Think of this as a good day to say thank you to the planet.
Saturday is Earth Day, a simple idea that’s grown into the largest secular observance in the world. This year, Earth Day will be celebrated by more than 1 billion people in 192 countries.
Started in 1970, Earth Day came as a response to horrific oil spills off the coast of Santa Barbara. According to the Earth Day Network, then-Sen. Gaylord Nelson of Wisconsin envisioned Earth Day as “a national teach-in on the environment,” focusing on air and water pollution. Mindful of college schedules, April 22 was chosen as Earth Day because it fell between Spring Break and final exams.
Now, almost a half-century later, Earth Day remains relevant. Mother Nature still needs some love.
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Locally, Roseville will host its 10th annual Celebrate the Earth Festival on Saturday at Mahany Regional Park. Billed as the largest Earth Day event in Placer County, the family-friendly party is expected to draw more than 5,000 patrons from across the region with live entertainment, animal shows, hands-on demonstrations, green vendors and more.
The theme of this year’s Roseville celebration goes far beyond a one-day event. According to organizers, attendees will learn “how choices we make every day help to create a sustainable community all year long.”
The Roseville fest also showcases some of the many advances made in conservation since Earth Day began. Such innovations as solar energy, electric cars and drip irrigation now seem commonplace, but they help illustrate how sustainability can become a way of daily life.
Change doesn’t have to be expensive. Little things – such as recycling trash, mulching garden beds or riding a bike – can add up to big differences. Conservation becomes a habit. And as this festival reminds us, it even can be fun for all ages.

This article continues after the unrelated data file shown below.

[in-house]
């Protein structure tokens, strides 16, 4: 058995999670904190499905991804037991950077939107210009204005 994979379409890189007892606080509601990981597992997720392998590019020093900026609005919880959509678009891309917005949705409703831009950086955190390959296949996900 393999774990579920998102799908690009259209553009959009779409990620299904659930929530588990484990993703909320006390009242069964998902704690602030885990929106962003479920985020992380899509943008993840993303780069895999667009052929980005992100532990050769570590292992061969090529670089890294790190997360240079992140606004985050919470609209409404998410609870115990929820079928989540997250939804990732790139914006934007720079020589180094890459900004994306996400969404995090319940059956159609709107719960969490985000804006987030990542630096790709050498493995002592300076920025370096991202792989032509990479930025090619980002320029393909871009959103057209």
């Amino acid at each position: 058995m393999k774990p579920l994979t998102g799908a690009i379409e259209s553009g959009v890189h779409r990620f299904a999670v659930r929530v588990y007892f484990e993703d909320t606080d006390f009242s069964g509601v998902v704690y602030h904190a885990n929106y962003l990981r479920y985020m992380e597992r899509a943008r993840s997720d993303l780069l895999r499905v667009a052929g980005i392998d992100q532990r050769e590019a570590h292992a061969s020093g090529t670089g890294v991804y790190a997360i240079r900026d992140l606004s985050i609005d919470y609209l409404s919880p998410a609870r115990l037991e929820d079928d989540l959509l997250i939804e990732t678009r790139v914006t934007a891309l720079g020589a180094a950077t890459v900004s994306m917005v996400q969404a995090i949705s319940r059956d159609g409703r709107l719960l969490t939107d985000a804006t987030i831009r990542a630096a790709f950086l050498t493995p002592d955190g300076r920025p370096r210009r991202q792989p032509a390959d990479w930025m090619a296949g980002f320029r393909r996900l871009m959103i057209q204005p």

Banksia vs. banksiae
Reader Tony Dewey of Auburn sent in a reminder that Lady Banks is a not a Banksia.
Popularized during the 1800s, Lady Banks is a climbing rose, famous for its ability to reach huge proportions. The world’s largest rose bush (covering more than 9,000 square feet in Tombstone, Ariz.) is a Lady Banks. The bush climbing 60 feet up a pine tree in Sacramento’s Historic City Cemetery is also a Lady Banks.
Native to China, Lady Banks was introduced to England in 1807 after a plant hunting expedition funded by British naturalist Sir Joseph Banks. One of history’s most famous plant explorers, he sailed the Pacific with Captain James Cook and brought back to England living treasures from South America, Tahiti, Australia and New Zealand.
Banks is credited with popularizing such discovered plants as bougainvillea, eucalyptus and acacia. A whole genus of Proteaceae were named in his honor with about 170 species of Banksias.
Virtually thornless, Lady Banks roses are a homage to Banks’ wife, Dorothea. These roses often are referred to as “Banksia,” including a caption in the April 8 Home & Garden section. But as Dewey reminded us, that should be Rosa banksiae, not Banksia.
“Banksias are plants endemic to Australia and were named after Sir Joseph Banks,” he wrote. “The Lady Banks rose from China was named after his wife. Although people call them Banksia roses, that’s wrong.”
Lady Banks roses look nothing like Banksia flowers, which resemble protea and other exotic Australian blooms. It’s a reminder of how much history there can be in a flower name.
Celebrate the Earth Festival
What: This family-friendly Earth Day event features live entertainment, kids’ activities, animal shows, green vendors, local food trucks and much more.
Where: Mahany Regional Park, 1501 Pleasant Grove Blvd., Roseville
When: 10 a.m.-3 p.m. Saturday, April 22